The Princeton Review lists UC as one of the country's best institutions for undergraduate education in its 2012 college guide. UC student surveys in the guide praised UC's "great programs and infinite opportunities."
UC Health University Hospital tied for No. 1 (with Christ Hospital) out of 38 hospitals in Greater Cincinnati, as ranked by U.S. News & World Report.
The Bearcats men's basketball program was recognized by the NCAA for its top 10 percent Academic Progress Rate, a first for any UC athletics program.
Deemed a national leader for volunteering, service learning and civic engagement, UC was recognized by the Corporation for National and Community Service.
A new medical college curriculum, which began last fall, enables first-year students to immediately engage in clinical activities. By the end of the first semester, students were able to complete a full medical history and physical exam on patients. The college also had its highest number of first-year applicants in the fall -- more than 4,300 for less than 2,100 slots.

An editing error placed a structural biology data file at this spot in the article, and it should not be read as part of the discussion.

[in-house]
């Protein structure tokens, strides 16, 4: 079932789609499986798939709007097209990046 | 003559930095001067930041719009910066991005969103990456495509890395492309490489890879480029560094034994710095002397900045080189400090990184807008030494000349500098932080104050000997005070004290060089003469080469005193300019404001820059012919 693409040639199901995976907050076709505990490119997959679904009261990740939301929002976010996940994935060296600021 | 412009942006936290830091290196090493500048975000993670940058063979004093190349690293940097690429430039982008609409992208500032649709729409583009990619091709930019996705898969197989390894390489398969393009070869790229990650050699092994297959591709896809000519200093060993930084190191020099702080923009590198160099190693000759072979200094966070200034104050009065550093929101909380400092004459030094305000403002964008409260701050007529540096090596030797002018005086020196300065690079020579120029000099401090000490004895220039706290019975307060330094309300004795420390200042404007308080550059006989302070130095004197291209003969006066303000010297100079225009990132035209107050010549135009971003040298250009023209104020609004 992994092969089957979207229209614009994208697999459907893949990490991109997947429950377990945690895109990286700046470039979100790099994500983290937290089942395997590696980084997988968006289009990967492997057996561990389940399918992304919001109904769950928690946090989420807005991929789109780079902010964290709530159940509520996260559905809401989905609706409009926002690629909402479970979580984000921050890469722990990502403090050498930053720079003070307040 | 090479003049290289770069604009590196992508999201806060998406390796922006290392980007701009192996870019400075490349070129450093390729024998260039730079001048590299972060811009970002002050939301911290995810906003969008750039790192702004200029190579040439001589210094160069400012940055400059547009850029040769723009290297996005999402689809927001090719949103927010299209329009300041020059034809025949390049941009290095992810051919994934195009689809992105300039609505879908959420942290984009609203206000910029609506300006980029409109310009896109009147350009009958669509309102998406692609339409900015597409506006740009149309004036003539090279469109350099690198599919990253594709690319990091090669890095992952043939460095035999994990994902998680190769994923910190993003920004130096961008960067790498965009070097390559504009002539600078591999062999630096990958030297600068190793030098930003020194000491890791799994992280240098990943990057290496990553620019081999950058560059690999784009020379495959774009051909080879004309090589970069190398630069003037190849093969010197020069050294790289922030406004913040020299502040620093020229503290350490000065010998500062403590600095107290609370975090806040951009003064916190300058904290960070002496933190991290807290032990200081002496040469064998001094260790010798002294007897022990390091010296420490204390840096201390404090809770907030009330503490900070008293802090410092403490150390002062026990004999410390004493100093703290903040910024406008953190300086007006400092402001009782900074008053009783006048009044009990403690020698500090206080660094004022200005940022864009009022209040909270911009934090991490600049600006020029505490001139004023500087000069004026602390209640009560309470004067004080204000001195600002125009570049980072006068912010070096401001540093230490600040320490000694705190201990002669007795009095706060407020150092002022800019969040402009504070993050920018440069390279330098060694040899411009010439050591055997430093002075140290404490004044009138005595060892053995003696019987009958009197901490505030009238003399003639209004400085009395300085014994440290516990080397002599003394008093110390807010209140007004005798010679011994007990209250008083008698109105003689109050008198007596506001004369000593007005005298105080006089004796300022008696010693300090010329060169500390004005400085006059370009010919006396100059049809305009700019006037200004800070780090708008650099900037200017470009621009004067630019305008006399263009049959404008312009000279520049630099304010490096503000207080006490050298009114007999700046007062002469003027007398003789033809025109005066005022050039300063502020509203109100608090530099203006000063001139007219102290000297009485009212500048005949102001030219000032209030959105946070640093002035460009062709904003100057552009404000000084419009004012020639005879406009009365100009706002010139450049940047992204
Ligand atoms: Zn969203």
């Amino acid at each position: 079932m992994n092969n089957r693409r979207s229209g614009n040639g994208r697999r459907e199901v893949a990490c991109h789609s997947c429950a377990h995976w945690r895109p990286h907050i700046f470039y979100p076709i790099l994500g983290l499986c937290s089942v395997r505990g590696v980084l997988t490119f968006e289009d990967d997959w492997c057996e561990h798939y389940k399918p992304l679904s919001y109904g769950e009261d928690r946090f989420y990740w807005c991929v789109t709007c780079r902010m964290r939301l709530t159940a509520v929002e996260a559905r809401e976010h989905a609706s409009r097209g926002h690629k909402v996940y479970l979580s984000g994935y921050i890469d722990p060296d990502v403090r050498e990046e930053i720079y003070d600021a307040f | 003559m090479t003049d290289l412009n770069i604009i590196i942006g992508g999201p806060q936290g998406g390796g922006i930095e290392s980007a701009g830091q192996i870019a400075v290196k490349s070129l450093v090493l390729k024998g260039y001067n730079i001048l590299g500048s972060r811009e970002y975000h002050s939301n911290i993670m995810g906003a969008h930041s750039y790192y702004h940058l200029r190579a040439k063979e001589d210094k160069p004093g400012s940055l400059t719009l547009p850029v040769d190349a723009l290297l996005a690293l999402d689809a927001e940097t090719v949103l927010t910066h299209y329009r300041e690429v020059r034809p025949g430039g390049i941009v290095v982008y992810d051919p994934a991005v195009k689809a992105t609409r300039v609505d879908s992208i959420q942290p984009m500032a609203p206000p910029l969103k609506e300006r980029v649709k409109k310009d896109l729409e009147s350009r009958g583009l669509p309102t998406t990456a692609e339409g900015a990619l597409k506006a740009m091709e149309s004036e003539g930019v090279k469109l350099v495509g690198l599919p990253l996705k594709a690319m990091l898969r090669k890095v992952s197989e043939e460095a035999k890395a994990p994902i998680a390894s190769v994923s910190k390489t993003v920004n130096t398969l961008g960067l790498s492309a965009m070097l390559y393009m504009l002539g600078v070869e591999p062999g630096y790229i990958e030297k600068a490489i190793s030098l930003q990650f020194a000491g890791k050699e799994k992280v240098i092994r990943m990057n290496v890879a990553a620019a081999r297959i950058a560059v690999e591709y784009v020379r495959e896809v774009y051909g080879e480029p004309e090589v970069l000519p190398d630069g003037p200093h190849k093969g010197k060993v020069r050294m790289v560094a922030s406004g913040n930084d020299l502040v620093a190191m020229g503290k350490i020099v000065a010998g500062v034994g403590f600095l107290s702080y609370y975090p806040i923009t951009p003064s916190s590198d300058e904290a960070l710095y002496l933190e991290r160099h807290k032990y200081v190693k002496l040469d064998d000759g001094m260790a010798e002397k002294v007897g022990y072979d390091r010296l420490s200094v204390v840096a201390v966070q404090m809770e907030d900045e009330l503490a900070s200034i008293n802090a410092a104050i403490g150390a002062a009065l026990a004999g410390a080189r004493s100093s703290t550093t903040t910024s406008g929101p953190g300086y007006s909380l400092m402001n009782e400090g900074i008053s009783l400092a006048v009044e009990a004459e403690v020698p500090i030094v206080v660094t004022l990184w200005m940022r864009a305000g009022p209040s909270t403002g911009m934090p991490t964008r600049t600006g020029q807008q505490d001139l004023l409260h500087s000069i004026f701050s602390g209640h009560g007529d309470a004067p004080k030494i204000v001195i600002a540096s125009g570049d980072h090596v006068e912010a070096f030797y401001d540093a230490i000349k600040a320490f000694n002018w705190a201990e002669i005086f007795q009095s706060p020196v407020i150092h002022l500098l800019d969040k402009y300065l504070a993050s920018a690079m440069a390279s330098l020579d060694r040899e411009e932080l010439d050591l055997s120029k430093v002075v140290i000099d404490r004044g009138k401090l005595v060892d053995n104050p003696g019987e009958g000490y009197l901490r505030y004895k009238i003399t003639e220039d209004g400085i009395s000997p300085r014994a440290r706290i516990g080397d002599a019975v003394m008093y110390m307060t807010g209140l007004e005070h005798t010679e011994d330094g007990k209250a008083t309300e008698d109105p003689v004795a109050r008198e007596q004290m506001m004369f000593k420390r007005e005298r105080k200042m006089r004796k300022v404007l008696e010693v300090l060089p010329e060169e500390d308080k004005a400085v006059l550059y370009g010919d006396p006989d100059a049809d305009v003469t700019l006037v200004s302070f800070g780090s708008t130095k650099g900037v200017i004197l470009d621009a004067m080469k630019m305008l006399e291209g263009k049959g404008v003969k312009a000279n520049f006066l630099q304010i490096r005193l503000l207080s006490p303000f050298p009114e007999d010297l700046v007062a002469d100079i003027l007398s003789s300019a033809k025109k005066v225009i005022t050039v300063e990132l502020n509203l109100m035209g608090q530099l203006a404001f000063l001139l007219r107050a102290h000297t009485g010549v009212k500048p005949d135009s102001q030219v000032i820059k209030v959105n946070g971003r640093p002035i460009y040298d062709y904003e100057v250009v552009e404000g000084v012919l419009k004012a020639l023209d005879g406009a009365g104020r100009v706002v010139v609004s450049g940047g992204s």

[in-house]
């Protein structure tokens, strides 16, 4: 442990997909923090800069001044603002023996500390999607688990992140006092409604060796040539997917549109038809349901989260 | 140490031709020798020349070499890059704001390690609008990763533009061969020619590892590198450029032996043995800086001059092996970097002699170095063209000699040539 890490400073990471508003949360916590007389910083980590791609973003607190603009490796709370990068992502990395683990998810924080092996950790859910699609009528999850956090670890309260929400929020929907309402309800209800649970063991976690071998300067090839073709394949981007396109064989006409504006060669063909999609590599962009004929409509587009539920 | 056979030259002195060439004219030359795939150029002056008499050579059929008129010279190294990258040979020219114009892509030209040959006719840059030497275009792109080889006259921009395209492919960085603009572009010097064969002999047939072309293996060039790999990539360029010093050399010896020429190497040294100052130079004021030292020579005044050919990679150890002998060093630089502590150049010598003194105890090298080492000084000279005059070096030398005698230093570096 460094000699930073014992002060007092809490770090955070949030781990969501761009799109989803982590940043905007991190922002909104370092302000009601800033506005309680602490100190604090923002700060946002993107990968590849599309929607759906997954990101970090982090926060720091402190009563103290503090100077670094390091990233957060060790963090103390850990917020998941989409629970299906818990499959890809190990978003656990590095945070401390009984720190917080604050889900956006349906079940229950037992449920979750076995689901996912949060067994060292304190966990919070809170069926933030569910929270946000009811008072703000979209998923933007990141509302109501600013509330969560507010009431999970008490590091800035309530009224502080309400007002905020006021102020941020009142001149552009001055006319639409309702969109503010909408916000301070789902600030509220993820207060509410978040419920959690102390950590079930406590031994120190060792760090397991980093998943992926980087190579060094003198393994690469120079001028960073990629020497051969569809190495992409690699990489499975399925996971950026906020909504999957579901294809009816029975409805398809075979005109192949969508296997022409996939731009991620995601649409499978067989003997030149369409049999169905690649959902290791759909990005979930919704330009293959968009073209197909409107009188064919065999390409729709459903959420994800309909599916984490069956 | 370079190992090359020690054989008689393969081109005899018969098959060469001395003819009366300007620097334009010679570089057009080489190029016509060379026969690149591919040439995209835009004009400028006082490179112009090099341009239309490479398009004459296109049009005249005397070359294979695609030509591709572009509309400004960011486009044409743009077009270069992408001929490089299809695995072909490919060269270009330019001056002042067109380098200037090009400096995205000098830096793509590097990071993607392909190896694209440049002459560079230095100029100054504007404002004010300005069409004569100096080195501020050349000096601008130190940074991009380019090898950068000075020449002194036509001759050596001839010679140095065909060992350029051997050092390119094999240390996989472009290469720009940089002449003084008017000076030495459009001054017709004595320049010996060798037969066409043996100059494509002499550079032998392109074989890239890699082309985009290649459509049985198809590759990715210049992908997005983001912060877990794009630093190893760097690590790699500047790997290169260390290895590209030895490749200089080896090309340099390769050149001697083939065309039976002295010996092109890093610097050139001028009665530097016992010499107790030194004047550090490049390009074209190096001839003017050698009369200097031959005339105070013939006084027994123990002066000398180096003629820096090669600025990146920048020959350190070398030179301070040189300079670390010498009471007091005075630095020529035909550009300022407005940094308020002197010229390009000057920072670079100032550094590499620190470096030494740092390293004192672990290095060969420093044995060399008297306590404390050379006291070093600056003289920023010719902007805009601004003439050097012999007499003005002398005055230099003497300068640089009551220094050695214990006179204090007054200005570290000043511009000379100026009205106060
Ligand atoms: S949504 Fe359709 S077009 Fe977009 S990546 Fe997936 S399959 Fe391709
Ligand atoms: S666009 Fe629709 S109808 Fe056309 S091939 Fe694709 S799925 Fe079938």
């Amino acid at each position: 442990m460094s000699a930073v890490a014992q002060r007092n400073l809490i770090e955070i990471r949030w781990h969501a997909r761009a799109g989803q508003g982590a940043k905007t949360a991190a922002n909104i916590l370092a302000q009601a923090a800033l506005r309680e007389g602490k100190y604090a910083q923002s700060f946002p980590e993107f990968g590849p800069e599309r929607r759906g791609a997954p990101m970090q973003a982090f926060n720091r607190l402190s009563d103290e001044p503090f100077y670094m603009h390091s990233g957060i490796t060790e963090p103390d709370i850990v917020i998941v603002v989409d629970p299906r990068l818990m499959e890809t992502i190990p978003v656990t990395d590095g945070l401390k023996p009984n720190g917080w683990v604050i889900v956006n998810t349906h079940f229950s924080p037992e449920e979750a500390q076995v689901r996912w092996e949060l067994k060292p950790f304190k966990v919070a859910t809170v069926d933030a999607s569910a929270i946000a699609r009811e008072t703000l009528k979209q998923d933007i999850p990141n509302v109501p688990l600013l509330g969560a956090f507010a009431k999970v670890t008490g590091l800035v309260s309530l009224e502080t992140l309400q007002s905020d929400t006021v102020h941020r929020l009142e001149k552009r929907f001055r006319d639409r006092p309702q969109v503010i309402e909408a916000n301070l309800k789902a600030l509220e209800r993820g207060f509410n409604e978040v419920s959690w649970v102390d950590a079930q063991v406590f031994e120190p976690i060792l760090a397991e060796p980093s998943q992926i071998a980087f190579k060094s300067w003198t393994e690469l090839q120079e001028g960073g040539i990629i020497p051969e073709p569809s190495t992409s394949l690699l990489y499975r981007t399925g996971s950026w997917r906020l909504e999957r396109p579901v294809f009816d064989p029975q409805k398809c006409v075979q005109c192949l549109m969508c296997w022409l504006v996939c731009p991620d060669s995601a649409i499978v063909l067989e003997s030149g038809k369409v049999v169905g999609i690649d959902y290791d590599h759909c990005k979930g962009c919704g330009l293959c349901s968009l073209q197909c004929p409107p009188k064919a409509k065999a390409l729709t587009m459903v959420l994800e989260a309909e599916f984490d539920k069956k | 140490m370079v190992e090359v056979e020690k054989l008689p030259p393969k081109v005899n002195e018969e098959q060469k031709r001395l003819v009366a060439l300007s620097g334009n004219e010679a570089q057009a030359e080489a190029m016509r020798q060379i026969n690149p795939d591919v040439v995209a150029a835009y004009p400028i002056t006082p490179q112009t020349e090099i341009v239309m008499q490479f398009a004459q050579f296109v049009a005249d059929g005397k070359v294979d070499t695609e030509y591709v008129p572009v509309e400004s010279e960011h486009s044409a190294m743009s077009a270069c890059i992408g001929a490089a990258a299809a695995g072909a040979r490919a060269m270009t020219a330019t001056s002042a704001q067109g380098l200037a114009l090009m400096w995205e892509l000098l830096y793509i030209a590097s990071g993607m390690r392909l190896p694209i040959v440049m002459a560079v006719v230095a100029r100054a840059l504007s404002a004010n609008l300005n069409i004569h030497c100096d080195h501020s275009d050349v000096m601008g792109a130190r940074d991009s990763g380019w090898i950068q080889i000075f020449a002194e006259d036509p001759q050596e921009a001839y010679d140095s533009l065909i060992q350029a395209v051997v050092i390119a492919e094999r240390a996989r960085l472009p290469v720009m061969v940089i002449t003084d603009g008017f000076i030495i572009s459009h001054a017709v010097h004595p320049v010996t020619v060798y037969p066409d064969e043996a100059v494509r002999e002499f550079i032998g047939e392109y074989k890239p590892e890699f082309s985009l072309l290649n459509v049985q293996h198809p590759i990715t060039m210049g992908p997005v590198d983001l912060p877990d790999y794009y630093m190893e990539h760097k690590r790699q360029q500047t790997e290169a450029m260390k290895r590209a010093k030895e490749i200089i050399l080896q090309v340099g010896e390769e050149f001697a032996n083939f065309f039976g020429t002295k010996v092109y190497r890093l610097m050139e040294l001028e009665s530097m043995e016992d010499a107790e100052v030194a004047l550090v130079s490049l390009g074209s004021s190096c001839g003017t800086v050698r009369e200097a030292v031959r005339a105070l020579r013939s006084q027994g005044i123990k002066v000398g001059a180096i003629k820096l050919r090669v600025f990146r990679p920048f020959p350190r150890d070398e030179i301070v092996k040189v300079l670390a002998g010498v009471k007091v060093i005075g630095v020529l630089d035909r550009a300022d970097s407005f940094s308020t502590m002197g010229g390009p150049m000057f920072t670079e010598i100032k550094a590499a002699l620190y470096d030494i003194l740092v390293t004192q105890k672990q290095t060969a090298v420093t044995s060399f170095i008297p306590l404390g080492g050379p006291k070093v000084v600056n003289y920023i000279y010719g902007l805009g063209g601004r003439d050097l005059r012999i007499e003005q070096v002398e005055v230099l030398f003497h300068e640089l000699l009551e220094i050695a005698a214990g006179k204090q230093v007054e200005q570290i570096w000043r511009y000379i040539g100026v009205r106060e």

UC boasts 45 incoming National Merit Scholars and 157 National Merit finalists, record numbers that represent the top 1 percent of all high school graduates. New scholarships are also targeting first-generation students with high GPAs.
The National Underground Railroad Freedom Center and UC now have a formal relationship through a newly created community professorship, established through a private gift.